Coaches and administrators across the state received the clearest evidence from the Missouri State High School Activities Association on July 15 that fall sports are planned to go on as normal.
It came by way of an eight-page document from MSHSAA’s Board of Directors and Sports Medicine Advisory Committee, intended to provide guidance and clarification on components of "opening up" for fall and beyond.
The release made clear that it will be up to individual schools how and if they plan to participate in the upcoming season, and potentially beyond. It states, “The risk of coronavirus transmission will still be present to some degree as school activities begin in August and possibly through the 2020-21 school year. Students and their families, along with school personnel, must recognize these risks and implement best practices to reasonably mitigate these risks. Participation in school activities is voluntary, and every individual will need to evaluate the risk versus the benefits of activity participation … every school is different and every activity is different. Certain mitigation strategies may be feasible in one school or for one activity, but not another.”
Furthermore, MSHSAA detailed that if schools are closed only in COVID-19 "hot spots" within the states, if a majority of schools are open for in-person learning, efforts will be made to administer a regular season and postseason for those schools and students who are permitted to do so within the parameters of local and state health officials.
However, schools that are only offering virtual instruction with no face-to-face education, either temporarily or for the semester/year, will not be permitted to offer sports and activities during that period. The document reads, “Sports and activities are irrevocably and appropriately intertwined with education provided in the school building. The MSHSAA Constitution defines a school, in part, as being organized to deliver instruction to students who report to a common location. If conditions are such in your local area that you are unable to safely bring students to a common location for instruction, bringing students together for practice and competitions is inappropriate.”
With fans out of the stands for some time, MSHSAA also provided recommendations for social distancing at upcoming events. Schools are being encouraged to offer live streaming of contests to reduce attendance in order for gathering sizes to be met.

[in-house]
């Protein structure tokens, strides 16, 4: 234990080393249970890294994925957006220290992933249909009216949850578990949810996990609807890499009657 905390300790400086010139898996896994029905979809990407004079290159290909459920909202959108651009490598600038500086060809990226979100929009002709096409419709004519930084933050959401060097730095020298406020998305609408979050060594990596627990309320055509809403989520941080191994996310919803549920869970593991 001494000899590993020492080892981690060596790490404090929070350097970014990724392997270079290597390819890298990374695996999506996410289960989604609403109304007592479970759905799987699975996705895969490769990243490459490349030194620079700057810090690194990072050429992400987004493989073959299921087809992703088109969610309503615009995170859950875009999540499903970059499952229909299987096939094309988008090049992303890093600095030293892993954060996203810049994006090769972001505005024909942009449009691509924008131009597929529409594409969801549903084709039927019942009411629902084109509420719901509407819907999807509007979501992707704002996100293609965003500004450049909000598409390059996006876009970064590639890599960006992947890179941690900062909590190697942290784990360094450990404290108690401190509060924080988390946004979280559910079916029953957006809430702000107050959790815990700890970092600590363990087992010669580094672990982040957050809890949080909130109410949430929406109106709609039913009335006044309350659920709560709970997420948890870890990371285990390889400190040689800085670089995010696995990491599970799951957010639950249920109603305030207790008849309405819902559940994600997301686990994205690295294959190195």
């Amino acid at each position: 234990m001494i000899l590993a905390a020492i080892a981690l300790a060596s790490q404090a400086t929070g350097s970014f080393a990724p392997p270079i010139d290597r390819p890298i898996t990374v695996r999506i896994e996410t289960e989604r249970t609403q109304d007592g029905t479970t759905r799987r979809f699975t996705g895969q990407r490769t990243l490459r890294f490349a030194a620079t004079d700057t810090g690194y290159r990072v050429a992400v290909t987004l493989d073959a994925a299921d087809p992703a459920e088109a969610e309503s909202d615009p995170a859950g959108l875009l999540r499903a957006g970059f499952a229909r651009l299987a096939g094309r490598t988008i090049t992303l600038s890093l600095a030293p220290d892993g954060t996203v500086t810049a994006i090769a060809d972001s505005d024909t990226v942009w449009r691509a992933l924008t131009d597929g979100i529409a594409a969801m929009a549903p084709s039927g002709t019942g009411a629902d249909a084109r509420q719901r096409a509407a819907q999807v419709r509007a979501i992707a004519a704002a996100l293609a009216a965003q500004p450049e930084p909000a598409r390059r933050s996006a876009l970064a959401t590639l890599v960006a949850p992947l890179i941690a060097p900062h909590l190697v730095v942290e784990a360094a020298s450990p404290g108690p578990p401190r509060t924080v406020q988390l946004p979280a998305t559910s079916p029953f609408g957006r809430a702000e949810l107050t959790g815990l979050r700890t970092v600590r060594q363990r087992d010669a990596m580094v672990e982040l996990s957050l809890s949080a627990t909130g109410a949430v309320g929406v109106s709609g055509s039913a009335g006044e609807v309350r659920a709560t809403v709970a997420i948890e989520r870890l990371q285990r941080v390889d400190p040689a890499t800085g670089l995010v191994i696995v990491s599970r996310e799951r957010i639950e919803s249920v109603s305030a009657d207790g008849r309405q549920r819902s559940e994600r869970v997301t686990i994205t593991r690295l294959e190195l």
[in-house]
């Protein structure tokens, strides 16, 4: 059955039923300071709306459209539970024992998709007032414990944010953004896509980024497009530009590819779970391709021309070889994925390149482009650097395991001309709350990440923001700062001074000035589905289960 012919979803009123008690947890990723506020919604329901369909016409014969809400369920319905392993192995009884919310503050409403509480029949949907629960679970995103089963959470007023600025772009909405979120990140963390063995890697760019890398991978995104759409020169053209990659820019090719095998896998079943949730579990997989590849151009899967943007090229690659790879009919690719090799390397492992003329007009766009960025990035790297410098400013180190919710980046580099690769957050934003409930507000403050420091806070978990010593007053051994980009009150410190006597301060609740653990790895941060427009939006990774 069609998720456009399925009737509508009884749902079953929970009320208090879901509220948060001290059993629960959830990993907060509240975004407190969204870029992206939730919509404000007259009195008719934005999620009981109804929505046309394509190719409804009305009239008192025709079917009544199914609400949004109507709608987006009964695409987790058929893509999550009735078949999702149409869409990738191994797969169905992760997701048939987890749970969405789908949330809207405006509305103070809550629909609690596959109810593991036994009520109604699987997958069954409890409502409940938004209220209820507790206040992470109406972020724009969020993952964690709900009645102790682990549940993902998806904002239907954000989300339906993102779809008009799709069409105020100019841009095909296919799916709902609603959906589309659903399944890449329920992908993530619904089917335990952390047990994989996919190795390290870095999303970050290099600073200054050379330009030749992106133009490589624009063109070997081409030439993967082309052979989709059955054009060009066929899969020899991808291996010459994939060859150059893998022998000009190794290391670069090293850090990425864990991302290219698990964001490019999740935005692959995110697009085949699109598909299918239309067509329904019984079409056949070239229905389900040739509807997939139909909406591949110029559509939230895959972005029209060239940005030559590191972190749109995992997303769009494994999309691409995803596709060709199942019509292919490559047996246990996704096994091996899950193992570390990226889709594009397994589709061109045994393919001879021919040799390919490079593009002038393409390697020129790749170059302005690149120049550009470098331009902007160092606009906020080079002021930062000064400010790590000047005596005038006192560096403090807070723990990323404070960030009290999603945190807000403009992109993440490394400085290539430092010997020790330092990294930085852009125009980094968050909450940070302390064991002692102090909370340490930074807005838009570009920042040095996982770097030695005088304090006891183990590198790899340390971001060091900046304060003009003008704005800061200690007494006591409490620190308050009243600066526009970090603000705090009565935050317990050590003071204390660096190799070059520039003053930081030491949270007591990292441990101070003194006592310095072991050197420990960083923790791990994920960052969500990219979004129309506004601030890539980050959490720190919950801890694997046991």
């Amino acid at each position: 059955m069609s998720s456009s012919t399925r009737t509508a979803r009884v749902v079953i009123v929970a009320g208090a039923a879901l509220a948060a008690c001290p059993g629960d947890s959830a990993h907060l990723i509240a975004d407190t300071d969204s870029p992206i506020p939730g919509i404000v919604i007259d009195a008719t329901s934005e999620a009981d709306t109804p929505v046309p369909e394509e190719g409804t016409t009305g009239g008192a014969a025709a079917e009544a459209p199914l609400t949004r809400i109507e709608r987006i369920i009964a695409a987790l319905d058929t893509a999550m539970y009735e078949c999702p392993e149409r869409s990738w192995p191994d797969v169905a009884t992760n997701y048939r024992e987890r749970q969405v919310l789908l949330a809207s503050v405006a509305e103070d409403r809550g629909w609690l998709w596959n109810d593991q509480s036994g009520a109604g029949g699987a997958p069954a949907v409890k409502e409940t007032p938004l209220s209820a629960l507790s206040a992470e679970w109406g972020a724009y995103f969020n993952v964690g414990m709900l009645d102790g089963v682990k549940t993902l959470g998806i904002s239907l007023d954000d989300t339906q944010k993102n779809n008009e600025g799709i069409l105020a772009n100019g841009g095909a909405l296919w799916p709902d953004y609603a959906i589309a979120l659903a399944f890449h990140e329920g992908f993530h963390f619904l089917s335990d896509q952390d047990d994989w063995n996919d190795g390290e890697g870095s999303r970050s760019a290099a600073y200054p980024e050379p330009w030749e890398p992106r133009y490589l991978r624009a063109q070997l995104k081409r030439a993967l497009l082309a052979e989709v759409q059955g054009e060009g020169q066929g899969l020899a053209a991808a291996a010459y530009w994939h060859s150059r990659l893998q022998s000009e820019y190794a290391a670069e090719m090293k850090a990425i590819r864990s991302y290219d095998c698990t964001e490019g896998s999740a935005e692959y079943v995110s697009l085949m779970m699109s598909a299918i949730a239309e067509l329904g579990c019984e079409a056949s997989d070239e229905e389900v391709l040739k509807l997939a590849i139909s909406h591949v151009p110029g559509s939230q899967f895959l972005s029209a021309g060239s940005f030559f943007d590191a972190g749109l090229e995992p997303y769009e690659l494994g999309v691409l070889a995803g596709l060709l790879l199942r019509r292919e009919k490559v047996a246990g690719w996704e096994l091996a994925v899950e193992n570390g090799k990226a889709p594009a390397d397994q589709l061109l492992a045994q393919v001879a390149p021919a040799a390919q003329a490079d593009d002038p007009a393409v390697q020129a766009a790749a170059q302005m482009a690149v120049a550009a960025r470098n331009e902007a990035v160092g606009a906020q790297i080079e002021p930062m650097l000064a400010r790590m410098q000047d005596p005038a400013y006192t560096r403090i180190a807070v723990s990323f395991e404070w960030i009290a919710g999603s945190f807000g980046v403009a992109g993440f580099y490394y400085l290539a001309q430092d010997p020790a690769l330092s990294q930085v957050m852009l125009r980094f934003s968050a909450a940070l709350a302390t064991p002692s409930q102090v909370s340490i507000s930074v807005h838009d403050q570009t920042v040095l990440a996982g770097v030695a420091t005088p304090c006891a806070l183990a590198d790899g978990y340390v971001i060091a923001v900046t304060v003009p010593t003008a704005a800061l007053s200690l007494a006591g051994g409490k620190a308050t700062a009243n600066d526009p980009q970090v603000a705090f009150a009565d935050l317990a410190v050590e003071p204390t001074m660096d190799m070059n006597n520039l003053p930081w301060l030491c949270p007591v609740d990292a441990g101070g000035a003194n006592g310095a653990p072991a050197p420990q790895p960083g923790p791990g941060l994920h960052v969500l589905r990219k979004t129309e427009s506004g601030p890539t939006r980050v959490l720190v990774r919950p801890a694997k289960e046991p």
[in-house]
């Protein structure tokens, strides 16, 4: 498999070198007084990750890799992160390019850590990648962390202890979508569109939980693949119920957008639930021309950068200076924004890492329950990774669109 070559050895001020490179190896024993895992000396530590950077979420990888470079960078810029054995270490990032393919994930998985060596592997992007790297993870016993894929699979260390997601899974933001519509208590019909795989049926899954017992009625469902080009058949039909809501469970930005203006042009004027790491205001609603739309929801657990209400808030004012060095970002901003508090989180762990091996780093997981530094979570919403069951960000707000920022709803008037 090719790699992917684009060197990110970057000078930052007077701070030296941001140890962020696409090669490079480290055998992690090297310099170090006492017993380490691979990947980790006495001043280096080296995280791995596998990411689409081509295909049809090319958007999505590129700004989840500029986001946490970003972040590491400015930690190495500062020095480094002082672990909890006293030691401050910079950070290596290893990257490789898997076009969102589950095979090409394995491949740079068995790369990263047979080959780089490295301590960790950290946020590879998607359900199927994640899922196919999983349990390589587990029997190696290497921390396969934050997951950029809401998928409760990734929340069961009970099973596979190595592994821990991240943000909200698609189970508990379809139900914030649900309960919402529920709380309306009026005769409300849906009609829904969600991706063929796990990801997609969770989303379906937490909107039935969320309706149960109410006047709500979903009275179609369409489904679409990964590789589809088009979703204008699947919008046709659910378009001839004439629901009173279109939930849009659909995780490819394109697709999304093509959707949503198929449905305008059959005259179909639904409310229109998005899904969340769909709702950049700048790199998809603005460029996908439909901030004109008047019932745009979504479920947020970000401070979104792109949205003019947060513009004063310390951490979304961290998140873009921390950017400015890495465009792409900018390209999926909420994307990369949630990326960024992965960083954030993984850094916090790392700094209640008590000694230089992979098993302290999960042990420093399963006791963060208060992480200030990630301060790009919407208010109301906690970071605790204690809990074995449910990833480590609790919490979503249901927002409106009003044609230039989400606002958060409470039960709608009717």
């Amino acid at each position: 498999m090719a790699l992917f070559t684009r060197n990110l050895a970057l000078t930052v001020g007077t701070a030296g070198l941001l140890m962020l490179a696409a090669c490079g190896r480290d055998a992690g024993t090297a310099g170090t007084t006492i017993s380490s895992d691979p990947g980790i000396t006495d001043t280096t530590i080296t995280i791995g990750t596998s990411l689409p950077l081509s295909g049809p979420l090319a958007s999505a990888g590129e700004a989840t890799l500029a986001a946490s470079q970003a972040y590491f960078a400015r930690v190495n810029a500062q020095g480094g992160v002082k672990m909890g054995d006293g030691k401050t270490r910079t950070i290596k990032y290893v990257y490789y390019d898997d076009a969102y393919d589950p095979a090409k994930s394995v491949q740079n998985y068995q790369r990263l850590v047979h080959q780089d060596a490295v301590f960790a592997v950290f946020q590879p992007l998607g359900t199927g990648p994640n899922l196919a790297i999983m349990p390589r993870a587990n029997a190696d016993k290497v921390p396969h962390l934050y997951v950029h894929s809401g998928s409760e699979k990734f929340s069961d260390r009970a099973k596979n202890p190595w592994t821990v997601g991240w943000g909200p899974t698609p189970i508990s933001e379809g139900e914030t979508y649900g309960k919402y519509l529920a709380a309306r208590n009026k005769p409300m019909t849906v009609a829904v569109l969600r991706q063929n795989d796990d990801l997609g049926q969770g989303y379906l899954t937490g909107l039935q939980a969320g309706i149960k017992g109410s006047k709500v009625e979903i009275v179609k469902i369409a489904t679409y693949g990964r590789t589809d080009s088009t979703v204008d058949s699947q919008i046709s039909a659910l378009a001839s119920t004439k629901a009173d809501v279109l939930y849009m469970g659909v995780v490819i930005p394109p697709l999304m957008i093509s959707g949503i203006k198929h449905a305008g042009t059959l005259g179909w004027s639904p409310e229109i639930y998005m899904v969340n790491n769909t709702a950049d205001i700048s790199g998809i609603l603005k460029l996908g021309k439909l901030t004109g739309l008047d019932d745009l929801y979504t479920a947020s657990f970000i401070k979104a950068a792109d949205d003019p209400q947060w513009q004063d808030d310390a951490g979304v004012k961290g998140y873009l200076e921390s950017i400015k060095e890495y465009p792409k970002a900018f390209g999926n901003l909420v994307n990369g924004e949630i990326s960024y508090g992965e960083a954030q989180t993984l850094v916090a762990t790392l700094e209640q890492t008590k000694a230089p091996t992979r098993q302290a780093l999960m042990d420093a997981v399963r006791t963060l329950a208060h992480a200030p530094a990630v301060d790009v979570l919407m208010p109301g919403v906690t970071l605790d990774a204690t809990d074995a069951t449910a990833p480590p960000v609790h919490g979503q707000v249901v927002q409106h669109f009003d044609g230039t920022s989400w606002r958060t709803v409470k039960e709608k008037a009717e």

More importantly, MSHSAA is recommending that attendees be grouped into tiers, from essential to non-essential. Two tiers, which include participants, coaches/directors, officials/adjudicators, event staff, medical staff, security and media, would be considered essential, or preferred in the case of media. However, in the case of state or local health departments restricting mass gatherings, non-essential attendance, including spectators and vendors, would be omitted.
The document went into detail as well on players and coaches that test positive for COVID-19, and it includes a "Return to Play" flow chart (and form) to determine the progression for individuals who do.
In related news, the Missouri Football Coaches Association, in agreement with MSHSAA, announced its goal to start the football season on schedule (Aug. 10) and released recommendations to avoid 7-on-7s and contact camps for the remainder of the summer, while also eliminating pre-season jamborees.
For a program like Marshfield, that means the cancelation of the camp it planned to attend in Branson at the end of the month.
“We’re being proactive and focusing on getting to the season and not anything extra,” Blue Jays head coach Cody Bull said. “[The MFCA] are all really good guys, and everyone has the best interests in mind.”
As for MSHSAA’s overall recommendations, Bull said, “I feel like we’re heading in the right direction. … The big thing we’re concerned about is taking care of kids the best we can.”